|A Meaty, Salty, Starchy Diet May Impact Chronic Lung Disease
A new study finds that eating mostly meat, refined starches, and sodium may
increase the likelihood of developing chronic respiratory symptoms, including
chronic obstructive pulmonary disease (COPD). Researchers found that individuals
whose diets are rich in meat, refined starches and sodium are 1.43 times more
likely to report new onset of persistent coughs with phlegm than those who consume
a diet high in fruit and soy.
“Understanding all the contributing factors, including the role that diet plays
in the incidence and development of chronic respiratory symptoms will lead to
better prevention and treatment of respiratory diseases,” said David A. Schwartz,
M.D., the director of the National Institute of Environmental Health Sciences
(NIEHS), the component of the National Institutes of Health, that supported the
study. “We know that cigarette smoking can be a specific cause of COPD, but now
we’re learning that avoiding certain foods may help reduce chronic respiratory
symptoms, both in smokers and non-smokers.”
The results appearing online in American Journal of Respiratory and Critical
Care Medicine analyzed data to assess the usual dietary intake of 52,325
participants. Although the study was conducted within a Singaporean population,
the dietary patterns are reflective of U.S. eating patterns. The study population
consisted of men and women of Chinese ethnicity ranging in ages from 45 to
74 at enrollment.
“These are exceptional data on dietary habits,” said NIEHS researcher Stephanie
London, M.D., lead investigator on the study. “We are fortunate to have access
to high quality dietary data from such a large number of participants to address
the potential links with respiratory health.”
Dr. Mimi Yu, of the University of Minnesota, founder of the Singapore Chinese
Cohort, developed and validated a 165-item quantitative food frequency questionnaire
in this population. The participants were presented with a list of 147 food items
and 18 beverages and asked about the frequency of consumption of each item over
a one-year period. For this paper, researchers used these data to analyze dietary
patterns of the population, rather than simply looking at individual foods or
nutrients as is usually done.
“We were able to identify two distinct food patterns in our population,” said
Dr. London. “what we refer to as the ‘meat-dim sum pattern’ and the ‘vegetable-fruit-soy
The meat-dim sum pattern contained 31 food items, predominantly pork, chicken,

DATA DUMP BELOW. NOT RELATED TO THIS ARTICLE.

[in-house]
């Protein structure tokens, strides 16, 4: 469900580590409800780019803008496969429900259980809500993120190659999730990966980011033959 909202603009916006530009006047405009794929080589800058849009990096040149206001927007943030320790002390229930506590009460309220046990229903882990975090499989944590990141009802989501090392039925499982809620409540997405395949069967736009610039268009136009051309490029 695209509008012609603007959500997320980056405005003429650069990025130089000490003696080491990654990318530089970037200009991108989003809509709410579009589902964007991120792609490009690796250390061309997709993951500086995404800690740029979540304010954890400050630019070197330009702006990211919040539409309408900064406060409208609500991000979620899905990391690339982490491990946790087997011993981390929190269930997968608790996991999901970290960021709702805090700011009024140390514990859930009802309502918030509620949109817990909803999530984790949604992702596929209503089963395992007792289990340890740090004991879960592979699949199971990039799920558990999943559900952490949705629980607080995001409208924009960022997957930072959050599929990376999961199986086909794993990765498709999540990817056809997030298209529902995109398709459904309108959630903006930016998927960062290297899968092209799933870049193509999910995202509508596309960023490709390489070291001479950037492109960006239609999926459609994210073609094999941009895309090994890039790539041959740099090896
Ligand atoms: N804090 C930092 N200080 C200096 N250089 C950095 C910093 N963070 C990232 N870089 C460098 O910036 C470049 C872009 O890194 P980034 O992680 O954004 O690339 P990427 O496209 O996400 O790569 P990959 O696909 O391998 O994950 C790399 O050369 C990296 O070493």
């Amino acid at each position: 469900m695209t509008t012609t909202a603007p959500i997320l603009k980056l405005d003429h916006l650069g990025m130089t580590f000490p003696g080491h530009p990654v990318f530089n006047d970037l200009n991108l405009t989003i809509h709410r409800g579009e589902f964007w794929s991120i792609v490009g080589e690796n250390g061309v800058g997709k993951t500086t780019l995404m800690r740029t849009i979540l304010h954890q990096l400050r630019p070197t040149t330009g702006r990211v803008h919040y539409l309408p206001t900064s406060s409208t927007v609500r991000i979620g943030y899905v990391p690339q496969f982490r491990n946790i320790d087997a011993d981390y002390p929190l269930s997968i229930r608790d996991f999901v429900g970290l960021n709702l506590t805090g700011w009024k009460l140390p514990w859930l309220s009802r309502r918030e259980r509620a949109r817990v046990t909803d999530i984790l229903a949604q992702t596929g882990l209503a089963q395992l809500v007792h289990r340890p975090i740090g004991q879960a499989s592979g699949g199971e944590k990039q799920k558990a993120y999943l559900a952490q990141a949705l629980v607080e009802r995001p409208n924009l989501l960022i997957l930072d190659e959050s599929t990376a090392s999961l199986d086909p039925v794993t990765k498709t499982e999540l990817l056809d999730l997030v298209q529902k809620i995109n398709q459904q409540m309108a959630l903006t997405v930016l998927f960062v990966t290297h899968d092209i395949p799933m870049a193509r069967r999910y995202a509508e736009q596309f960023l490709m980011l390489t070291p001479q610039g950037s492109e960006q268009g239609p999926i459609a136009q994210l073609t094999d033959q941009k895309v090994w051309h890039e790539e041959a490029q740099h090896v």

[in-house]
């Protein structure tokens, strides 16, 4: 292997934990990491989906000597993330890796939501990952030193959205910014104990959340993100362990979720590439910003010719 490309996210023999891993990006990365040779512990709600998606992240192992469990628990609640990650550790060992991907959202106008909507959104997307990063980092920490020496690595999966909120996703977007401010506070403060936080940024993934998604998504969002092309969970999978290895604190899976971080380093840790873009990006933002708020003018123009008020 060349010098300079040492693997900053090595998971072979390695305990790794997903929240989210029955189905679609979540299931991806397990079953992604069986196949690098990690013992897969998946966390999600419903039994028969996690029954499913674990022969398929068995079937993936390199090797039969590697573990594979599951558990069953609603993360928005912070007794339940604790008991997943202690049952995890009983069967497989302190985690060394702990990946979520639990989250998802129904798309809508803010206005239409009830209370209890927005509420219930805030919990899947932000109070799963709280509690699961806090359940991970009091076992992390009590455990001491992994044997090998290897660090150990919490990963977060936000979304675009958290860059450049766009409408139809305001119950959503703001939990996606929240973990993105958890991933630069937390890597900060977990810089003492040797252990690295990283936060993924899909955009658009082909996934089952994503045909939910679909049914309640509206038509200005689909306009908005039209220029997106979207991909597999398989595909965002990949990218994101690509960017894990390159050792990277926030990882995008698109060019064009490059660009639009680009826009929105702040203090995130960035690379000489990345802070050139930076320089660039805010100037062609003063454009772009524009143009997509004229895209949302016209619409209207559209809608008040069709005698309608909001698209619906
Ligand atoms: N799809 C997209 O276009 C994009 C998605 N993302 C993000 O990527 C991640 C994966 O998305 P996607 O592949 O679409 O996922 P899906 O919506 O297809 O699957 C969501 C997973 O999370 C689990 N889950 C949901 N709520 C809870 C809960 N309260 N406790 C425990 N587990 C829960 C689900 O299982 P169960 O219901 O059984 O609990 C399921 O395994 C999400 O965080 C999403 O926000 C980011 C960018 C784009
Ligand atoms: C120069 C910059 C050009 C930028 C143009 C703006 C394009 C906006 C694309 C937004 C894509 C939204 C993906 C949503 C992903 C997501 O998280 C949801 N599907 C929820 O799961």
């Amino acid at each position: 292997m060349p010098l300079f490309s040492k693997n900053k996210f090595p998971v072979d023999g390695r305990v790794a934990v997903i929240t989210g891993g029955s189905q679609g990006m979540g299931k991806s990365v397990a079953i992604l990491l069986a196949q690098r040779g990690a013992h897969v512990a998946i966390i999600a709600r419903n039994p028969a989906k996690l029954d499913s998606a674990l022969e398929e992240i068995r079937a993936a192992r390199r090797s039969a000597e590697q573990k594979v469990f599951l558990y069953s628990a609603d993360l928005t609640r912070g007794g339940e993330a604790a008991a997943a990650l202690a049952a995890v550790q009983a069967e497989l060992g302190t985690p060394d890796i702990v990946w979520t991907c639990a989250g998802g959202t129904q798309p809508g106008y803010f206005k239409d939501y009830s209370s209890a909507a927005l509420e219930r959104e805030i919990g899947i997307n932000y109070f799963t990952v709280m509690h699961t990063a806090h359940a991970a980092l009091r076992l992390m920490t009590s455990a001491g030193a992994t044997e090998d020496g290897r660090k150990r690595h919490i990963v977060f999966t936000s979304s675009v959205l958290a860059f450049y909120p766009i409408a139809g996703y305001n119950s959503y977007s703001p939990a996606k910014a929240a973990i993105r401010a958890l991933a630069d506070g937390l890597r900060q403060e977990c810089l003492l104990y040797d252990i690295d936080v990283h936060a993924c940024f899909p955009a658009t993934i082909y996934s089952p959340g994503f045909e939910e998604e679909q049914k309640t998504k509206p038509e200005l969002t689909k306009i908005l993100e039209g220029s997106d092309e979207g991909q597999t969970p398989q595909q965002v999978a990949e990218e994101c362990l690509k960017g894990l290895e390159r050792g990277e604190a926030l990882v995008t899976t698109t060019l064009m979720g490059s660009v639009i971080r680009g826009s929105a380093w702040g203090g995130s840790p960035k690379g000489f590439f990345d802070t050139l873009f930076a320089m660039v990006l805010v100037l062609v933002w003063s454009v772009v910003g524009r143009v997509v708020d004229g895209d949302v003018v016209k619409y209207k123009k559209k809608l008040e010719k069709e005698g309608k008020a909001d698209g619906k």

fish, noodle dishes, and preserved foods, as well as 11 snack items. The vegetable-fruit-soy
pattern contained 32 foods, including 23 vegetables, 4 fruit items and five soyfood
The meat dim sum pattern was positively associated with new onset cough with
phlegm after adjusting for age, gender, smoking, education and other factors.
No individual food item could account for the 1.4 fold increase in risk of cough
with phlegm from this dietary pattern. “It is difficult to tease out what is
accounting for the increases in respiratory symptoms related to the meat-dim-sum
diet, and thus using the patterns is useful” said Dr. London.
The researchers explain that there are similarities between the newly identified
Chinese patterns and U.S. dietary patterns. Two primary U.S. patterns have been
consistently described in the research literature. The “Western” pattern, characterized
by red and processed meats, sweets and desserts, French fries, refined grains,
has many similarities to the Chinese meat-dim sum diet; and the “prudent” pattern,
characterized by fruits, vegetables, legumes, fish, poultry and whole grains,
resembles the vegetable-fruit-soy diet.
“As researchers, we rarely look at the impact of dietary patterns on health.
We typically look at vitamins and specific foods, but not how overall dietary
patterns affect non-malignant respiratory diseases or symptoms,” said Dr. London. “These
data show us the important contribution that diet can have on the development
of diseases, such as COPD. Choosing foods with less saturated fat, lower in refined
starches and sodium content is probably a good idea.”
Researchers at the National University of Singapore, the University of Minnesota,
the University of California at Davis, and Fox-Chase Cancer Center collaborated
with NIEHS on this study.
Note to Reporters: World COPD Day 2005 will take place on November
16, 2005. World COPD Day is organized by the Global Initiative for Chronic Obstructive
Lung Disease (GOLD) in collaboration with health care professionals and COPD
patient groups throughout the world. Its aim is to raise awareness about chronic
obstructive pulmonary disease (COPD) and improve COPD care throughout the world.
NIEHS, a component of the National Institutes of Health, supports research to
understand the effects of the environment on human health. For more information
on environmental health topics, please visit our website at http://www.niehs.nih.gov/home.htm.
The National Institutes of Health (NIH) — The Nation's Medical Research
Agency — includes 27 Institutes and Centers and is a component of
the U. S. Department of Health and Human Services. It is the primary Federal
agency for conducting and supporting basic, clinical, and translational medical
research, and it investigates the causes, treatments, and cures for both common
and rare diseases. For more information about NIH and its programs, visit http://www.nih.gov.